Roundup: Bayer to pay $10.9bn to settle weedkiller cancer claims
Chemical firm Bayer is to pay up to $10.9bn (£8.8bn) to settle cancer claims linked to its Roundup weedkiller.
The glyphosate-based product has been subject to about 125,000 lawsuits over its allegedly carcinogenic effects.
New York-based law firm Weitz & Luxenberg says it has reached a settlement on behalf of almost 100,000 people.
Bayer denies any wrongdoing but said the payout would end «uncertainty».
Roundup was originally launched by US firm Monsanto, which bought by Bayer in 2018.
Since its introduction more than four decades ago, it has become known as the world’s most popular weedkiller,
As part of the settlement, Bayer will pay as much as $9.6bn to resolve outstanding claims, and set aside a further $1.25bn to deal with any future action, the company said in a statement on its website.
«It has been a long journey, but we are very pleased that we’ve achieved justice for the tens of thousands of people who, through no fault of their own, are suffering from Non-Hodgkin Lymphoma after using a product Monsanto assured them was safe,» Robin Greenwald, Practice Group Chair, Environmental Pollution and Consumer Protection at Weitz & Luxenberg, said in a statement.
Up to $5bn of the agreed payout will be released this year, with a further $5bn paid in 2021. Bayer said an agreement had not yet been reached for about 25% of the outstanding claims.
«First and foremost, the Roundup settlement is the right action at the right time for Bayer to bring a long period of uncertainty to an end,» wrote Werner Baumann, chief executive of Bayer.
He repeated the company’s view that the science indicates «Roundup does not cause cancer, and therefore, is not responsible for the illnesses alleged in this litigation».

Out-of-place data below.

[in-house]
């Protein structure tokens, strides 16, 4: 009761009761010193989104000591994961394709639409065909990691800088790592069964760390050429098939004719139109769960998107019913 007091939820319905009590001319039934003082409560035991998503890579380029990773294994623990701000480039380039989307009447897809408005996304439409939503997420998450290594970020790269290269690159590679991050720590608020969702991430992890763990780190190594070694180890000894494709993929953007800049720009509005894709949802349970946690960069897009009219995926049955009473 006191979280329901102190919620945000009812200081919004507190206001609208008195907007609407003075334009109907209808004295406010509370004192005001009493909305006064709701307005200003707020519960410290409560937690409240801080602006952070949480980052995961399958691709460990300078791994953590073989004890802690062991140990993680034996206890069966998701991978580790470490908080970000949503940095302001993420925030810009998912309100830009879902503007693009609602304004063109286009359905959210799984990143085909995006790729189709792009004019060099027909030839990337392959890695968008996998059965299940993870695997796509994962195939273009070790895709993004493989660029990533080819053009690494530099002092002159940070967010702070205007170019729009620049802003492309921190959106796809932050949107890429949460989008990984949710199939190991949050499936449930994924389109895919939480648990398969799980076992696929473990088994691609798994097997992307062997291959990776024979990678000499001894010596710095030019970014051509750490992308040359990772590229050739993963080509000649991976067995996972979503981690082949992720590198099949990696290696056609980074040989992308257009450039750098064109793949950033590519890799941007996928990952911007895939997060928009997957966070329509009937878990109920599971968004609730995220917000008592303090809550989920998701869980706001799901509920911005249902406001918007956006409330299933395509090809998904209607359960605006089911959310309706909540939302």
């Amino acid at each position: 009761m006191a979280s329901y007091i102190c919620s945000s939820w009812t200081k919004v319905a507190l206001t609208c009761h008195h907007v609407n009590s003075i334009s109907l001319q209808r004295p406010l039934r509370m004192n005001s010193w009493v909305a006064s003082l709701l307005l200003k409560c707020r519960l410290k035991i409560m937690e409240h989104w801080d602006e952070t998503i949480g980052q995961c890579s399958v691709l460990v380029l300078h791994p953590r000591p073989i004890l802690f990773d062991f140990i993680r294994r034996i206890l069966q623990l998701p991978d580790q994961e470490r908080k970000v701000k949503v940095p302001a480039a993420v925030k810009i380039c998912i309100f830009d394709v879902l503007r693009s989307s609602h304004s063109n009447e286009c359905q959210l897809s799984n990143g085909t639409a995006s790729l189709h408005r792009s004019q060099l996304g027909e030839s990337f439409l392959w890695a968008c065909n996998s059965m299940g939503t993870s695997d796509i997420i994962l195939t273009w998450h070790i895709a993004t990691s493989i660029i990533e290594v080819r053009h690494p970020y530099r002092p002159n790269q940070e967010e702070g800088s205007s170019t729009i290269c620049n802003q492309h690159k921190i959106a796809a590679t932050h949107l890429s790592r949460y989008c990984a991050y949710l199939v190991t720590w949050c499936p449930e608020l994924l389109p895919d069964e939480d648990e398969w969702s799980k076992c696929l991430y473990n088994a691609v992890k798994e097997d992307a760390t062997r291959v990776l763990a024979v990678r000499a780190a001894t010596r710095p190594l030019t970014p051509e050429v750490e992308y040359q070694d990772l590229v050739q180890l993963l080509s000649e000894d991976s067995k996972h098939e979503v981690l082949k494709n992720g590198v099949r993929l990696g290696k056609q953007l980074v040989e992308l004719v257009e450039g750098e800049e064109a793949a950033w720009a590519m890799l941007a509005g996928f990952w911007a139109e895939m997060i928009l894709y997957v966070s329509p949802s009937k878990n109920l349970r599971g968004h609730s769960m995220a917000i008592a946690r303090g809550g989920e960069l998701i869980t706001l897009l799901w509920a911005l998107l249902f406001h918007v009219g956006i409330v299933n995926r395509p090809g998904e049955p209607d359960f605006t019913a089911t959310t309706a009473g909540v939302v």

Bans on glyphosate
The German chemical giant bought Monsanto for $63bn two years ago and immediately faced legal battles over the herbicide.
In August 2018, a California court issued the first ruling linking Roundup to cancer, awarding claimants substantial compensation.
In their lawsuits, users blame Roundup and its active ingredient glyphosate for their non-Hodgkin’s lymphoma and other cancers.
Glyphosate is the active ingredient in many weedkillers, although the science about its safety is still far from conclusive. Some countries have banned herbicides that contain glyphosate while others continue to use them.
Bayer denies glyphosate is a carcinogen, a position backed by the US Environmental Protection Agency.
In addition to the Roundup compensation, Bayer will also pay about $820m to settle cases related to water pollution from the use of the now-banned toxic chemical compound polychlorinated biphenyl (PCB).
On top of this, another $400m will be paid by Bayer to settle allegations that its dicamba-based herbicide caused damage to crops. Dicamba has also now been banned in America.